DiMarco also claims that pursuant to the Agreement, it is entitled to assert certain so-called "backcharges" as an off-set against any balance due Sinacola. These backcharges are occasioned because of Sinacola's alleged failure to pay its own subcontractors and suppliers, thus subjecting DiMarco to liability. DiMarco claims that by virtue of these defenses and off-sets, it is only obligated to pay Sinacola $45,916.38.
The complaint requests declaratory relief from the Court that: (1) the Agreement is enforceable; (2) that DiMarco is entitled to backcharge Sinacola for payments made by DiMarco to unpaid subcontractors and suppliers; and (3) that Sinacola is not entitled to additional compensation for claimed "extra" work that is within Sinacola's scope of work and which has not otherwise been approved or authorized by DiMarco or Wal-Mart.
MOTION FOR DEFAULT JUDGMENT
DiMarco now moves for default judgment and judicial determination that it is obligated to pay Sinacola "no more than $45,916.38" under the Agreement. (Dkt. #5, Peartree Aff., ¶16). In the alternative, DiMarco requests a hearing to ascertain the parties' respective rights and obligations, and in particular, the balance due to Sinacola.
After examining DiMarco's application and the evidence submitted, I find that DiMarco has failed to establish its entitlement to default judgment in the manner or amount requested. A hearing on damages is necessary at which DiMarco may present further proof regarding the relief requested.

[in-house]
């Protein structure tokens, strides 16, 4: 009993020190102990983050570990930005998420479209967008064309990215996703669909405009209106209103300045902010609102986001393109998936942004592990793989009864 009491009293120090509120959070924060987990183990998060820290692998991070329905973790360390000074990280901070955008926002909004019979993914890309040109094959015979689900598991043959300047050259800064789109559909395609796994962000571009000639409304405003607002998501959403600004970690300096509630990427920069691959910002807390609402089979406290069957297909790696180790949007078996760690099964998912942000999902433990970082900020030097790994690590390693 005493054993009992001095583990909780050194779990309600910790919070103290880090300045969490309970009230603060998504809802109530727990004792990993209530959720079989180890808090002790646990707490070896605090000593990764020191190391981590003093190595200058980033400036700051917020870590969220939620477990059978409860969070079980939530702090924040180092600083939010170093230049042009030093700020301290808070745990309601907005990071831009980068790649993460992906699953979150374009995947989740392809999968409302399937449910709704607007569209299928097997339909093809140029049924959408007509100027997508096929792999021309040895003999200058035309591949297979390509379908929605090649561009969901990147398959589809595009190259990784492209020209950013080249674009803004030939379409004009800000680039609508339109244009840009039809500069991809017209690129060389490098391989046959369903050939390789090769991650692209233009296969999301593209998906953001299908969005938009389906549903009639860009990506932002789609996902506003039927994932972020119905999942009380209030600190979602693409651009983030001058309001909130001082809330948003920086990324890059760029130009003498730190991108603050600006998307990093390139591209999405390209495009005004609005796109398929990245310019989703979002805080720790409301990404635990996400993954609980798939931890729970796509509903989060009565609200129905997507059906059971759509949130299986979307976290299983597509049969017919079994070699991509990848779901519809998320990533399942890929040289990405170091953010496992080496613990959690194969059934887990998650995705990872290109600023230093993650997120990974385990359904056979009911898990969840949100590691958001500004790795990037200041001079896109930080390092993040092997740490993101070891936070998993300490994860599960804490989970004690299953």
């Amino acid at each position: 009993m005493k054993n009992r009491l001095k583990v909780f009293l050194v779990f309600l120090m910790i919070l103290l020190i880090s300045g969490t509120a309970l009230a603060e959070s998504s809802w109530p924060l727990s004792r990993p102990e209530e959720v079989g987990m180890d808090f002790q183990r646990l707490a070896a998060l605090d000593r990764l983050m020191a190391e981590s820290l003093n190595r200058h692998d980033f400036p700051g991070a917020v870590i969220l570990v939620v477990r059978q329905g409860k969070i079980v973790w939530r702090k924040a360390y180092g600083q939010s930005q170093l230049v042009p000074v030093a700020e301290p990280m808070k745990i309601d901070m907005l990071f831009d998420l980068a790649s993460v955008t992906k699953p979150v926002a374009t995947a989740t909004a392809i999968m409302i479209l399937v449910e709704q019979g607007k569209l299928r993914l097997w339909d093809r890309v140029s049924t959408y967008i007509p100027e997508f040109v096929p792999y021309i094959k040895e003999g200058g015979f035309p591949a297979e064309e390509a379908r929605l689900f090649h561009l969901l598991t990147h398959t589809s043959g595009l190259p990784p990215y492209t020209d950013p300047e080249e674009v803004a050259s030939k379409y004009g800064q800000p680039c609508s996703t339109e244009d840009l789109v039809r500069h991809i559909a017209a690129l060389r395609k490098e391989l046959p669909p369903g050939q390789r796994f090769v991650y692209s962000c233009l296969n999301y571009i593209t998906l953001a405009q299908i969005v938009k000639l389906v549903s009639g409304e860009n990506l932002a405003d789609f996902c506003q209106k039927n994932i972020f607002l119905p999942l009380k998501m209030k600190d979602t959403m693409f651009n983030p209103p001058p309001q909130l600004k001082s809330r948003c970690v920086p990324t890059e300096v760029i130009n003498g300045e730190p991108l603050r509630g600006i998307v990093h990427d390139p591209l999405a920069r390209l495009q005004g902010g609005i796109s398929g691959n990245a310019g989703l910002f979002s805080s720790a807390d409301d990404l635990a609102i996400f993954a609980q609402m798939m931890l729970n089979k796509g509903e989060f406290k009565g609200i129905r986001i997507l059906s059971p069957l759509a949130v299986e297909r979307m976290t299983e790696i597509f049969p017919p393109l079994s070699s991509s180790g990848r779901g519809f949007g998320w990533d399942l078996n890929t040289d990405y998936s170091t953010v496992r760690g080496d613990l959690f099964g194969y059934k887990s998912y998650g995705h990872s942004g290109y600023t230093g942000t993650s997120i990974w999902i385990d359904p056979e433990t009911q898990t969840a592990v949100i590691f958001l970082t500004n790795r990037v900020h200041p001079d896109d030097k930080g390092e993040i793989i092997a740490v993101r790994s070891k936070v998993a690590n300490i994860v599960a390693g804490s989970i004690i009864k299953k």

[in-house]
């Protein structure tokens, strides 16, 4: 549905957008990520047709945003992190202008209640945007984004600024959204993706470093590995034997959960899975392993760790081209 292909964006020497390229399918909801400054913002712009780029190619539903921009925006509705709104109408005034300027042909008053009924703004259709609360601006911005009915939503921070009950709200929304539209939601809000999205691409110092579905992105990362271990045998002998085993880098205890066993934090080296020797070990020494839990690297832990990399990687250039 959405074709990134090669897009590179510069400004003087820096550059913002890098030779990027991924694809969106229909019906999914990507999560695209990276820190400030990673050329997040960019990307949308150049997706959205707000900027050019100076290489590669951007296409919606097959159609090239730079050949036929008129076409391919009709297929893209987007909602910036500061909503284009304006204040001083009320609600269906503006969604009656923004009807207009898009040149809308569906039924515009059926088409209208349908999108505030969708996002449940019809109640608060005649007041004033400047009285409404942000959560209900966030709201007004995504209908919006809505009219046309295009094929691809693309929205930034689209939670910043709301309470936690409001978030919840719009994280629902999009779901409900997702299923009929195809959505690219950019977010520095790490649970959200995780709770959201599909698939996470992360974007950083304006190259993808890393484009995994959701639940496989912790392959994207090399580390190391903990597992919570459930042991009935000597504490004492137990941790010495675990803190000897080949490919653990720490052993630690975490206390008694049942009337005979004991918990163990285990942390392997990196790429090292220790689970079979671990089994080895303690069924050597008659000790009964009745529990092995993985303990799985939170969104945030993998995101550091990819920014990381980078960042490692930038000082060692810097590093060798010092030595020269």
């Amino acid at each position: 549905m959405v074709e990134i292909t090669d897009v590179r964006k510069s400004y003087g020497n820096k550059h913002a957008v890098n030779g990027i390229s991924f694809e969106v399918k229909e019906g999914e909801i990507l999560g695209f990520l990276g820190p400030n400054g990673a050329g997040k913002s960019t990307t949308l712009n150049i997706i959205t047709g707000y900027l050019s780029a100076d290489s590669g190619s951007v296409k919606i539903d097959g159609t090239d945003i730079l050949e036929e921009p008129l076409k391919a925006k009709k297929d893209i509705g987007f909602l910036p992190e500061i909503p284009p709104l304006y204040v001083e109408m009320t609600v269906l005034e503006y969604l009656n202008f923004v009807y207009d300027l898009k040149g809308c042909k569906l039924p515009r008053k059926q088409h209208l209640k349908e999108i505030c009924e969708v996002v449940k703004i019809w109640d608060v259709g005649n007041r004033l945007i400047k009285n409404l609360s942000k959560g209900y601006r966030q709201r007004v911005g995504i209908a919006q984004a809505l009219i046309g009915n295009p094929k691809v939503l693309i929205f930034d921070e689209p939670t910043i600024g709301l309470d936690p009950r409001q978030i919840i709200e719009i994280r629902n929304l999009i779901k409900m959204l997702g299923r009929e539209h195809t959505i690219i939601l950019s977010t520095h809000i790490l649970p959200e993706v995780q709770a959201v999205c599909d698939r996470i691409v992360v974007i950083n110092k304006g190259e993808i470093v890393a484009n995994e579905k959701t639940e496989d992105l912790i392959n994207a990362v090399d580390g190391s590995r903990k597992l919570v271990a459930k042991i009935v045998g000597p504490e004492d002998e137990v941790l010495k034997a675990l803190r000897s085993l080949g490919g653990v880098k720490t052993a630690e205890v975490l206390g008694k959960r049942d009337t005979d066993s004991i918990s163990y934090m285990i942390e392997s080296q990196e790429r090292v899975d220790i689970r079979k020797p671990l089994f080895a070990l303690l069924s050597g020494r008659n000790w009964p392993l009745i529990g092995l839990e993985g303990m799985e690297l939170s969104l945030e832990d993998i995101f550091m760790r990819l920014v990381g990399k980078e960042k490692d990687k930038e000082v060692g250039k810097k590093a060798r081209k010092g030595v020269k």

Fed. R. Civ. P. 55(b) provides in pertinent part that:
(b) Judgment. Judgment by default may be entered as follows:
(2) By the Court. In all other cases the party entitled to a judgment by default shall apply to the court therefor; * * * If, in order to enable the court to enter judgment or to carry it into effect, it is necessary to take an account or to determine the amount of damages or to establish the truth of any averment by evidence or to make an investigation of any other matter, the court may conduct such hearings or order such references as it deems necessary and proper and shall accord a right of trial by jury to the parties when and as required by any statute of the United States.